Biodegradation of Single-Walled Carbon Nanotubes in Macrophages through Respiratory Burst Modulation

Int J Mol Sci. 2016 Mar 22;17(3):409. doi: 10.3390/ijms17030409.


The biodegradation of carbon nanotubes (CNTs) may be one of major determinants of the toxic outcomes in exposed individuals. In this study, we employed a macrophage/monocyte model, Raw264.7, to investigate the feasibility of regulating the biodegradation of three types of single-walled carbon nanotubes (SWCNTs) (pristine, ox-, and OH-SWCNTs) by respiratory burst modulation. An artificial fluid mimicking the enzymatic reactions of respiratory burst was constituted to reveal the role of respiratory burst played in SWCNT biodegradation. The biodegradation of SWCNTs were characterized by Raman, ultraviolet-visible-near-infrared spectroscopy, and transmission electron microscopy. Our results showed significantly accelerated biodegradation of ox-SWCNTs and OH-SWCNTs in macrophages activated by phorbol myristate acetate (PMA), which could be prevented by N-acetyl-l-cysteine (NAC), whereas p-SWCNTs were resistant to biodegradation. Similar tendencies were observed by using the in vitro enzymatic system, and the degradation rates of these SWCNTs are in the order of OH-SWCNTs > ox-SWCNTs >> p-SWCNTs, suggesting a pivotal role of respiratory burst in accelerating the biodegradation of SWCNTs and that defect sites on SWCNTs might be a prerequisite for the biodegradation to occur. Our findings might provide invaluable clues on the development of intervention measurements for relieving the side effects of SWCNTs and would help to design safer SWCNT products with higher biodegradability and less toxicity.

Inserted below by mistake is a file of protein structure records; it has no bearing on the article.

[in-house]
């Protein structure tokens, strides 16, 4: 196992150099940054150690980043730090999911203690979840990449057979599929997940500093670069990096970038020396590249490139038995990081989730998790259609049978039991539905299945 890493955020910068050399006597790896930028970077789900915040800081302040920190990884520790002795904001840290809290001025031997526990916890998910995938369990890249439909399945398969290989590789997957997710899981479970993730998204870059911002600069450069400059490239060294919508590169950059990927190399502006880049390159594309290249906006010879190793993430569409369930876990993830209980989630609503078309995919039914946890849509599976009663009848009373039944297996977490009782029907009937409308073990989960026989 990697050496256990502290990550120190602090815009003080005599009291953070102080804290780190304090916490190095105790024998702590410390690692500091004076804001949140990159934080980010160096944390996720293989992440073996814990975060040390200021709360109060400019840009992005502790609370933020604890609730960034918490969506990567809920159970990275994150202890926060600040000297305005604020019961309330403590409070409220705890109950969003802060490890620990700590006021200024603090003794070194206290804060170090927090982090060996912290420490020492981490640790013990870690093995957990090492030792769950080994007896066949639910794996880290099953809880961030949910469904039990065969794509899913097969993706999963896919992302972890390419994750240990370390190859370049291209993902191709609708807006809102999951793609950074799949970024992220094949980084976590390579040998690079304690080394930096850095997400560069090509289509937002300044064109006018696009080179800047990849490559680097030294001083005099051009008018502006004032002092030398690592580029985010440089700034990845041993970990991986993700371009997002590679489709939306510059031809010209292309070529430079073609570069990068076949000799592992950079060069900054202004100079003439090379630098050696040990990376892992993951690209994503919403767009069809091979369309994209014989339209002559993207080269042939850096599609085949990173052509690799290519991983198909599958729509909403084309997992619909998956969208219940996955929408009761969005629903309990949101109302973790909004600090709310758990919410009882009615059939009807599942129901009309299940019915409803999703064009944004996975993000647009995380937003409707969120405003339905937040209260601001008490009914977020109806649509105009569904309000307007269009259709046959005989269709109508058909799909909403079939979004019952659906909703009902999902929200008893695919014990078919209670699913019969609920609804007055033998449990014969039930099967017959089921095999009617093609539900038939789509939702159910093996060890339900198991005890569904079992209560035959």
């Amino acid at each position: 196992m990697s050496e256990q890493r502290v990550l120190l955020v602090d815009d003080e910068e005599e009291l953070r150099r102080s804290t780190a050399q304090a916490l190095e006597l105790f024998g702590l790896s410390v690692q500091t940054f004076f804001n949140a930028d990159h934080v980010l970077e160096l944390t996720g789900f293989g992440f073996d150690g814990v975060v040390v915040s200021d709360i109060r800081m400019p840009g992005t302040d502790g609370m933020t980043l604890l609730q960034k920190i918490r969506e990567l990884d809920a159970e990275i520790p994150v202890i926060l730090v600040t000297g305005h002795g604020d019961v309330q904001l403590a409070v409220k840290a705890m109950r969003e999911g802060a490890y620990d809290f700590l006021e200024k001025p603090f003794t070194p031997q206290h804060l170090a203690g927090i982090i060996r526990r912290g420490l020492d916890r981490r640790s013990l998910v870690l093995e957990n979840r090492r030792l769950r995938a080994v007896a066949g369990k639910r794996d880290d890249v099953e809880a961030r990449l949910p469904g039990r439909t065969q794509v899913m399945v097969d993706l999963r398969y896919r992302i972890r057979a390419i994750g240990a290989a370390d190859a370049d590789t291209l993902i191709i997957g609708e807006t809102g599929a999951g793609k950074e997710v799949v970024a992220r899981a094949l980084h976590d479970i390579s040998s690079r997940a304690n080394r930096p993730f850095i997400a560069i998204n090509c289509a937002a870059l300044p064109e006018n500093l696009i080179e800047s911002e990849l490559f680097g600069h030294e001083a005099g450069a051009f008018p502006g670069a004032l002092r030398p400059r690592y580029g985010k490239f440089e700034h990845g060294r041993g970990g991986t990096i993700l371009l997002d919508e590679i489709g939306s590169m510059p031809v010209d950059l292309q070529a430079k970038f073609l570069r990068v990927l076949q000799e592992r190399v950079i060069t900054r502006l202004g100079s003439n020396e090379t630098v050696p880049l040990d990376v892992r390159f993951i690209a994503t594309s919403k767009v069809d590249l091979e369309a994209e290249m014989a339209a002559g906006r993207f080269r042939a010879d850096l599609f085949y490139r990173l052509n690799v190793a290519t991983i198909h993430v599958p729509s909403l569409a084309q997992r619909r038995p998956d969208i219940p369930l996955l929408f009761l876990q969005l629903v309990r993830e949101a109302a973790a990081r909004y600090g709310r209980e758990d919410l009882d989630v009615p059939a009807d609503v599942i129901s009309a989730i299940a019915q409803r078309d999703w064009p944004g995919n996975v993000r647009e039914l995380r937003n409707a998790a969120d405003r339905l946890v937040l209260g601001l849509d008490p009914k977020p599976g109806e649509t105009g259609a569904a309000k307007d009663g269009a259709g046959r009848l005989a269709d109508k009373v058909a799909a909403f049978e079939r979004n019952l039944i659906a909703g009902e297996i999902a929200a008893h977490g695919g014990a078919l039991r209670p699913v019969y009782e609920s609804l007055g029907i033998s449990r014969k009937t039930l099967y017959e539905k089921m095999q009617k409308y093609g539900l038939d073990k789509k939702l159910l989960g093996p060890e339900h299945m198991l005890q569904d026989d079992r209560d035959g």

Keywords: biodegradation; in vitro enzymatic system; respiratory burst; single-walled carbon nanotubes.

Publication types

  • Research Support, Non-U.S. Gov't

MeSH terms

  • Animals
  • Antioxidants / pharmacology
  • Cell Line
  • Macrophages / drug effects
  • Macrophages / metabolism*
  • Mice
  • Nanotubes, Carbon*
  • Respiratory Burst*


  • Antioxidants
  • Nanotubes, Carbon